It is very difficult to understand how The Catholic Church could have paid $4 Billion to keep victims quiet. The money hard working parishioners gave believing it would be used to help the needy. I can only imagine how much food $4 billion could have supplied to those in countries dying of famine. How much shelter $4 billion could have been used to build homes for the homeless and clothes keep warm on cold winter nights. Voice alone will not change the behavior of these evil people who prey on innocent children. Sex abuse against the innocent will happen again unless we do something besides talk, I read in a letter to the VOTF Editor. A 103-year-old woman said “nothing will change in my church until they feel it in their pocket book.”

We need to hit them in their pockets. Sex abuse happened in Boston in 2002. It happened again in Philadelphia in 2018; and it will happen again. There is an old saying, “Insanity is doing the same thing over and over and expecting different results.” If we stopped donating money to the Church on Sunday, dioceses around the World will understand what parishioners will do to put a stop to these atrocities forever.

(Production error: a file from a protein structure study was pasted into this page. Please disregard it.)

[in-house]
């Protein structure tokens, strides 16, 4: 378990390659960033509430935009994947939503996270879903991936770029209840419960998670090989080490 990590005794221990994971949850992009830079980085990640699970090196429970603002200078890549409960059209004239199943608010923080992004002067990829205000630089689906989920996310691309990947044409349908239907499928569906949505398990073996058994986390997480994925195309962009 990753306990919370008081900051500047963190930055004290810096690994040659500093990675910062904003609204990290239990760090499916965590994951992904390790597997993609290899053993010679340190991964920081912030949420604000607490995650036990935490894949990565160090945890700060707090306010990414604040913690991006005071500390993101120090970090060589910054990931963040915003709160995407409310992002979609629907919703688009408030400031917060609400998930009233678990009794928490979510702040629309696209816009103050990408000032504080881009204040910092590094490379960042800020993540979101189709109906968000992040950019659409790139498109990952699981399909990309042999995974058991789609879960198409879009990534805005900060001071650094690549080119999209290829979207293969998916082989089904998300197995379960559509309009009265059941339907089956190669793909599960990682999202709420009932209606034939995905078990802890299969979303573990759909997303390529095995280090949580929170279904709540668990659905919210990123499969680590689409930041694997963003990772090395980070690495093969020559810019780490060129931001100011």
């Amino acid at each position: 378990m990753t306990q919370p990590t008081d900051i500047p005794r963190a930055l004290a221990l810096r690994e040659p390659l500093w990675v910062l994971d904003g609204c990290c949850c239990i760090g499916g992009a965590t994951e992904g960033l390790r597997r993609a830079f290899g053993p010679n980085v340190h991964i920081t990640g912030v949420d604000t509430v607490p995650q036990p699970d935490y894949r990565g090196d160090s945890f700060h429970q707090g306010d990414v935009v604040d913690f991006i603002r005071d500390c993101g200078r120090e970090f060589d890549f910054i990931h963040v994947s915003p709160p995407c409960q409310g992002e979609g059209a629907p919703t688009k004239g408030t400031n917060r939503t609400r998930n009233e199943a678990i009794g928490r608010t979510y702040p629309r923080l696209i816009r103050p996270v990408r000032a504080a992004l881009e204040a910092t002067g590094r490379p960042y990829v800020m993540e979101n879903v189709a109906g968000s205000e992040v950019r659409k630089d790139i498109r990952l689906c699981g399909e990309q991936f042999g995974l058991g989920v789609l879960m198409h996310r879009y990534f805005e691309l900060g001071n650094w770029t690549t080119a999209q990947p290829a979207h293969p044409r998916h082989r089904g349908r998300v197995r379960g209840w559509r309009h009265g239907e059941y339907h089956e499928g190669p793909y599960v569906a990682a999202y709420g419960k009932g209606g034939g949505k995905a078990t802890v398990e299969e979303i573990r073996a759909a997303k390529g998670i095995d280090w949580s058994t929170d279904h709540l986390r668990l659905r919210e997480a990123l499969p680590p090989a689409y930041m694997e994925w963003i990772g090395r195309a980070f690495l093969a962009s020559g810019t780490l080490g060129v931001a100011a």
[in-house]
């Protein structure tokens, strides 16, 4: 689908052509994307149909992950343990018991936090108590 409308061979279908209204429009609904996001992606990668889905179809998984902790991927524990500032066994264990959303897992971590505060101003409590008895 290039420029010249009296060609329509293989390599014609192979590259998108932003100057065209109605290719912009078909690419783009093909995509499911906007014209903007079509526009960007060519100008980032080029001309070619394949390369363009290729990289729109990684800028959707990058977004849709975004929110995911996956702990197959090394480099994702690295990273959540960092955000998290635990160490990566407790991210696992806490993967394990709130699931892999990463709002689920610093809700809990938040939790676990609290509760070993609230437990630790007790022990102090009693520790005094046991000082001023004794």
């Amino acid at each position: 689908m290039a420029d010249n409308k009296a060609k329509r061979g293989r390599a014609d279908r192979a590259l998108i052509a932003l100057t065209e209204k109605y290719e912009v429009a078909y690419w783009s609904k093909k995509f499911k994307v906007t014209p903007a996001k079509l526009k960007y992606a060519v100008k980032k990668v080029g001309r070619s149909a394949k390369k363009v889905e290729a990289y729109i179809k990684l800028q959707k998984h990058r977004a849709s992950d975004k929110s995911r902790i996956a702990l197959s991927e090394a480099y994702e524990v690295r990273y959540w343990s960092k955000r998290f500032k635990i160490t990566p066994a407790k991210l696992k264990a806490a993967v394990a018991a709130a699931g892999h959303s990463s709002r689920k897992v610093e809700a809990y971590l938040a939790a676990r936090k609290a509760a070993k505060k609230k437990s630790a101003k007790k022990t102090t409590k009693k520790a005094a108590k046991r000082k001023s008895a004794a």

Every Day Is a Gift, 
K. M.

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Church needs to reconsider celibacy for priests

Recent news about long-standing and widespread sexual abuse by Catholic priests in Pennsylvania and Ireland appears to be just the tip of an iceberg for this issue. Public reaction has rightfully condemned the inaction and coverup by Catholic hierarchy that has allowed this to continue.

However, I believe there should also be a serious examination of the church's celibacy requirement for its clergy and how this may have affected the recruitment of offending priests. Mandatory celibacy abnormally limits natural human interaction.

While celibacy may be intended to help focus a priest's time and attention to his religious commitment, it may also deter some otherwise properly motivated candidates from the priesthood, while at the same time unintentionally attract others who may have abnormal sexual interests. At the very least, I believe this issue deserves in-depth review.